One of my general frustrations is the inability of many people to be able to accurately weigh the risks of certain conditions. It was strikingly apparent with last year's panic over Ebola and the lackadaisical approach many take to the perennial killer influenza.
A condition that strikes fear into the hearts of daycare operators and babysitters alike is pink eye. Pink eye is the colloquial term for conjunctivitis, inflammation of the white of a person's eye. It is extremely common, especially if you wear contact lenses. It has various causes some of which are actually contagious (or infectious for that manner).
Viral causes are largely due to adenovirus and can be extremely contagious, but disease is self-limiting and simple hygienic practices such as not sharing towels, face clothes, and frequent hand-washing are advised. No specific treatment other than topical decongestants is required. Bacterial forms, often characterized by the pus-induced matting of eye lashes after sleep, require topical antibiotic therapy. Allergic conjunctivitis is treated with topical anti-histamines and similar medications.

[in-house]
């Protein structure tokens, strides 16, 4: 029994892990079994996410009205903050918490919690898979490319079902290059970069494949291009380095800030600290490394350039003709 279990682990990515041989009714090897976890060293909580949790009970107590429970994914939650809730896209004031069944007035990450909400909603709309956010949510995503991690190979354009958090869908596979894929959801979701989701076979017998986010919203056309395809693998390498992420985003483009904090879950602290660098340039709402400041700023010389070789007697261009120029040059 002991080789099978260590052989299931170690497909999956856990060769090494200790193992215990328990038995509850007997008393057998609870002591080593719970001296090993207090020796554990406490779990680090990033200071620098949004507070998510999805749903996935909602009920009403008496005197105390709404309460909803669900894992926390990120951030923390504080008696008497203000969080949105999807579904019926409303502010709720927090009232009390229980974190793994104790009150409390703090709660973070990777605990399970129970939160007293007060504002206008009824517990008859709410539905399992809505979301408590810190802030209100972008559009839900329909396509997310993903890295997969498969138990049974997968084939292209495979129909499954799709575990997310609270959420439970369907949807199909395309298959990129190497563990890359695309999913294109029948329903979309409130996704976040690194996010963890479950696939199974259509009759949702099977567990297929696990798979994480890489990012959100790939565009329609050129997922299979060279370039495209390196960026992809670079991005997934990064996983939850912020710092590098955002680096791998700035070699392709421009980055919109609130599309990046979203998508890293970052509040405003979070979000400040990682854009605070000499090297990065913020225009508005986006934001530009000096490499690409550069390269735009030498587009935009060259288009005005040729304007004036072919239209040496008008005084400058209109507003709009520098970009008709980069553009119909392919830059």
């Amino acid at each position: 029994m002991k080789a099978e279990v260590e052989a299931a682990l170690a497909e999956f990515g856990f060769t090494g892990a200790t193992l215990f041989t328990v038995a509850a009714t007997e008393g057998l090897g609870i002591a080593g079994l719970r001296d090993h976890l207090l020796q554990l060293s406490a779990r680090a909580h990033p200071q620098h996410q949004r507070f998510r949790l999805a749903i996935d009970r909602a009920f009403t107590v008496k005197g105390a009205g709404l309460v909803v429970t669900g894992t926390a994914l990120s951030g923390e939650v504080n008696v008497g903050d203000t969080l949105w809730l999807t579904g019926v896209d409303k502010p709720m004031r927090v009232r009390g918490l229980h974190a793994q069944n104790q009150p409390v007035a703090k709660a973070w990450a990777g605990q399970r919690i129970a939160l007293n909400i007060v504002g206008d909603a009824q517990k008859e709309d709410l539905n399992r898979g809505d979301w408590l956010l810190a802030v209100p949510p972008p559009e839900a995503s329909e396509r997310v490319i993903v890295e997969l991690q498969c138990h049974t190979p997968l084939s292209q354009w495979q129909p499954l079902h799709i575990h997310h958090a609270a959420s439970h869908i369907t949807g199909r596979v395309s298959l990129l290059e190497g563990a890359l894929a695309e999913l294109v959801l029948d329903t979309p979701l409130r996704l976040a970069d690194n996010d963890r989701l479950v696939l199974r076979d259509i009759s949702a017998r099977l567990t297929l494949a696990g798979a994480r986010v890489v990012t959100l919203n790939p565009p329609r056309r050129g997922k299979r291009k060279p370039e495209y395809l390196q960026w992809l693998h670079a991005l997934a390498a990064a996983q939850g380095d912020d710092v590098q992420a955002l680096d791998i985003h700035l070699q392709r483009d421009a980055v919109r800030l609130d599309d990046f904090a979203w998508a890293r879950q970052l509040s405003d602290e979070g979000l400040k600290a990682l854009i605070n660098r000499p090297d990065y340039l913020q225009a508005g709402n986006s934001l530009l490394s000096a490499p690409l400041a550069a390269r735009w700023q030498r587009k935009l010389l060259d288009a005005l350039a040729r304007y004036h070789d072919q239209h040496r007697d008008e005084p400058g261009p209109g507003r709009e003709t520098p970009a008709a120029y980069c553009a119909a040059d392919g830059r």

While I don't dispute that it can be a real issue if a contagious form of conjunctivitis is marauding its way through a day care center, it strikes me as paradoxical when a child with conjunctivitis--a mild benign illness--is exiled from school but those lacking vaccinations against such diseases as measles and chickenpox are welcomed with open arms.
If one were to gauge the severity of an infection only by the degree of fear, preparation, evasive action, and urgency by the general public pink eye, lice, crabs, bed bugs, and scabies would easily outrank measles, influenza, tuberculosis, and everything else.